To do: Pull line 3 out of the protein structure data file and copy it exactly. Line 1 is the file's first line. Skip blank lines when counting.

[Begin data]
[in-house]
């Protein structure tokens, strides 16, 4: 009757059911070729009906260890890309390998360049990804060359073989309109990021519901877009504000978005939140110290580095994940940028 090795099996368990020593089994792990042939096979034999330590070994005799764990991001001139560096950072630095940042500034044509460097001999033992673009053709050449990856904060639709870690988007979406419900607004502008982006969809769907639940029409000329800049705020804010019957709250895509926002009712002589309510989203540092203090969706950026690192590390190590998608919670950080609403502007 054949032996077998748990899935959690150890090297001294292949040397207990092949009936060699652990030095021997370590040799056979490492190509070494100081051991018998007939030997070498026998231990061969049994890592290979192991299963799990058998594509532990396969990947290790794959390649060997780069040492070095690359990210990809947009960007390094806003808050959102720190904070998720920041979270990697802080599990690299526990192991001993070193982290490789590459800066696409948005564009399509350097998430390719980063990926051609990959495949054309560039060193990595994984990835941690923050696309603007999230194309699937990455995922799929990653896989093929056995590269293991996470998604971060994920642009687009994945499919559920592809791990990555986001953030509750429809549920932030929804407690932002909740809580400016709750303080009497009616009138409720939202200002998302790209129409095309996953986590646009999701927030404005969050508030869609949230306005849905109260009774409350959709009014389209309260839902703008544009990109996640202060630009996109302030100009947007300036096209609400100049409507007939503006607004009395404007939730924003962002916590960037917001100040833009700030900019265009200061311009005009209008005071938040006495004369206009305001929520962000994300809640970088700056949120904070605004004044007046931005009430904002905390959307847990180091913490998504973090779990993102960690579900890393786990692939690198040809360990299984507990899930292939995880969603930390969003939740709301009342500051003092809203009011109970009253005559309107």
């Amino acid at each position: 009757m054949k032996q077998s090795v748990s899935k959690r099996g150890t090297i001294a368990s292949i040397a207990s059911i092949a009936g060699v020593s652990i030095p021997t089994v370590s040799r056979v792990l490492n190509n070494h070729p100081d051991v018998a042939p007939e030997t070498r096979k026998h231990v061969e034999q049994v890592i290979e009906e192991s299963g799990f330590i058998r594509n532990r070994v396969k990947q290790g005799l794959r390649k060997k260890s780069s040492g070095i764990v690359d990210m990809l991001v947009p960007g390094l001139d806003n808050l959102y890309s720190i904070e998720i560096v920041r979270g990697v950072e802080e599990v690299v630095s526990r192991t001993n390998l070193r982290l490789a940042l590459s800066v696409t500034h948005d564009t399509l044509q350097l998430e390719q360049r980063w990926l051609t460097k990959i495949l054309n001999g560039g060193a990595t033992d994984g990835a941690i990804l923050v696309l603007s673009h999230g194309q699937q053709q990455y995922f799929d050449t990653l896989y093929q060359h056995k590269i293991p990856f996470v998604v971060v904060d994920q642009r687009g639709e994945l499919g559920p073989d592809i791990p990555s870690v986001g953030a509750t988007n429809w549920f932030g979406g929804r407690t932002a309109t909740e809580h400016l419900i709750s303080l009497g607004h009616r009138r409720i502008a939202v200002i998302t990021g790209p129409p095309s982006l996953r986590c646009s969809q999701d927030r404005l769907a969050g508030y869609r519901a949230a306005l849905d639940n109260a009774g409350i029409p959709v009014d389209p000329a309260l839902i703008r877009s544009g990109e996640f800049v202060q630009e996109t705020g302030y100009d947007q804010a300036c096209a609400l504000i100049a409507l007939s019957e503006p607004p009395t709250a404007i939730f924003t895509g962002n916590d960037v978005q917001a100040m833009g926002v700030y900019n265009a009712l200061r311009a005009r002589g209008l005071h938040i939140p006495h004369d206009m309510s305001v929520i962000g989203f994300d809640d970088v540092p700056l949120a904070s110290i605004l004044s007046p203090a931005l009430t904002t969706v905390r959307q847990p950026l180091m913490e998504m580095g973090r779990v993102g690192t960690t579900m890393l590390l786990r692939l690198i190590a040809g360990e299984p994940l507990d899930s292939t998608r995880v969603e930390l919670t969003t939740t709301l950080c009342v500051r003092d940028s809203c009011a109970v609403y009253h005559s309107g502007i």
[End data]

């Amino acid at each position: 009757m054949k032996q077998s090795v748990s899935k959690r099996g150890t090297i001294a368990s292949i040397a207990s059911i092949a009936g060699v020593s652990i030095p021997t089994v370590s040799r056979v792990l490492n190509n070494h070729p100081d051991v018998a042939p007939e030997t070498r096979k026998h231990v061969e034999q049994v890592i290979e009906e192991s299963g799990f330590i058998r594509n532990r070994v396969k990947q290790g005799l794959r390649k060997k260890s780069s040492g070095i764990v690359d990210m990809l991001v947009p960007g390094l001139d806003n808050l959102y890309s720190i904070e998720i560096v920041r979270g990697v950072e802080e599990v690299v630095s526990r192991t001993n390998l070193r982290l490789a940042l590459s800066v696409t500034h948005d564009t399509l044509q350097l998430e390719q360049r980063w990926l051609t460097k990959i495949l054309n001999g560039g060193a990595t033992d994984g990835a941690i990804l923050v696309l603007s673009h999230g194309q699937q053709q990455y995922f799929d050449t990653l896989y093929q060359h056995k590269i293991p990856f996470v998604v971060v904060d994920q642009r687009g639709e994945l499919g559920p073989d592809i791990p990555s870690v986001g953030a509750t988007n429809w549920f932030g979406g929804r407690t932002a309109t909740e809580h400016l419900i709750s303080l009497g607004h009616r009138r409720i502008a939202v200002i998302t990021g790209p129409p095309s982006l996953r986590c646009s969809q999701d927030r404005l769907a969050g508030y869609r519901a949230a306005l849905d639940n109260a009774g409350i029409p959709v009014d389209p000329a309260l839902i703008r877009s544009g990109e996640f800049v202060q630009e996109t705020g302030y100009d947007q804010a300036c096209a609400l504000i100049a409507l007939s019957e503006p607004p009395t709250a404007i939730f924003t895509g962002n916590d960037v978005q917001a100040m833009g926002v700030y900019n265009a009712l200061r311009a005009r002589g209008l005071h938040i939140p006495h004369d206009m309510s305001v929520i962000g989203f994300d809640d970088v540092p700056l949120a904070s110290i605004l004044s007046p203090a931005l009430t904002t969706v905390r959307q847990p950026l180091m913490e998504m580095g973090r779990v993102g690192t960690t579900m890393l590390l786990r692939l690198i190590a040809g360990e299984p994940l507990d899930s292939t998608r995880v969603e930390l919670t969003t939740t709301l950080c009342v500051r003092d940028s809203c009011a109970v609403y009253h005559s309107g502007i």